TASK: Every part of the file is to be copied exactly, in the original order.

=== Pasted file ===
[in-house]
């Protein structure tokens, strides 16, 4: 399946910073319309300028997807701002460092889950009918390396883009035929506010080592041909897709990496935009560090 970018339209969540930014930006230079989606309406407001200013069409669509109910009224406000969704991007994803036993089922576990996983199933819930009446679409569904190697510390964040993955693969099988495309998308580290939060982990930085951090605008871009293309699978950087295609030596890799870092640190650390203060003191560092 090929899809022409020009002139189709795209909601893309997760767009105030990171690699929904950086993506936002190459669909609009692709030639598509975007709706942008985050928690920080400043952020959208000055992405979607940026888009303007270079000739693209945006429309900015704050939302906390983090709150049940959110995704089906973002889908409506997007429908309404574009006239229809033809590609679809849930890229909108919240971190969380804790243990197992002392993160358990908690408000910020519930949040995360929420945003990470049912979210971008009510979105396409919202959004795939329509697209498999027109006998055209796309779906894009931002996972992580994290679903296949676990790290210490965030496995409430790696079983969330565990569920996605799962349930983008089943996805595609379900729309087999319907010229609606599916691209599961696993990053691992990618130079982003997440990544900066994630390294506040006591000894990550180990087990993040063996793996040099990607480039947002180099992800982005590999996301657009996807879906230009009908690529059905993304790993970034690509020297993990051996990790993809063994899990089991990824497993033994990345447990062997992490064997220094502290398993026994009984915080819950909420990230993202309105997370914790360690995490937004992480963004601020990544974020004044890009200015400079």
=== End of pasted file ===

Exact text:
[in-house]
């Protein structure tokens, strides 16, 4: 399946910073319309300028997807701002460092889950009918390396883009035929506010080592041909897709990496935009560090 970018339209969540930014930006230079989606309406407001200013069409669509109910009224406000969704991007994803036993089922576990996983199933819930009446679409569904190697510390964040993955693969099988495309998308580290939060982990930085951090605008871009293309699978950087295609030596890799870092640190650390203060003191560092 090929899809022409020009002139189709795209909601893309997760767009105030990171690699929904950086993506936002190459669909609009692709030639598509975007709706942008985050928690920080400043952020959208000055992405979607940026888009303007270079000739693209945006429309900015704050939302906390983090709150049940959110995704089906973002889908409506997007429908309404574009006239229809033809590609679809849930890229909108919240971190969380804790243990197992002392993160358990908690408000910020519930949040995360929420945003990470049912979210971008009510979105396409919202959004795939329509697209498999027109006998055209796309779906894009931002996972992580994290679903296949676990790290210490965030496995409430790696079983969330565990569920996605799962349930983008089943996805595609379900729309087999319907010229609606599916691209599961696993990053691992990618130079982003997440990544900066994630390294506040006591000894990550180990087990993040063996793996040099990607480039947002180099992800982005590999996301657009996807879906230009009908690529059905993304790993970034690509020297993990051996990790993809063994899990089991990824497993033994990345447990062997992490064997220094502290398993026994009984915080819950909420990230993202309105997370914790360690995490937004992480963004601020990544974020004044890009200015400079």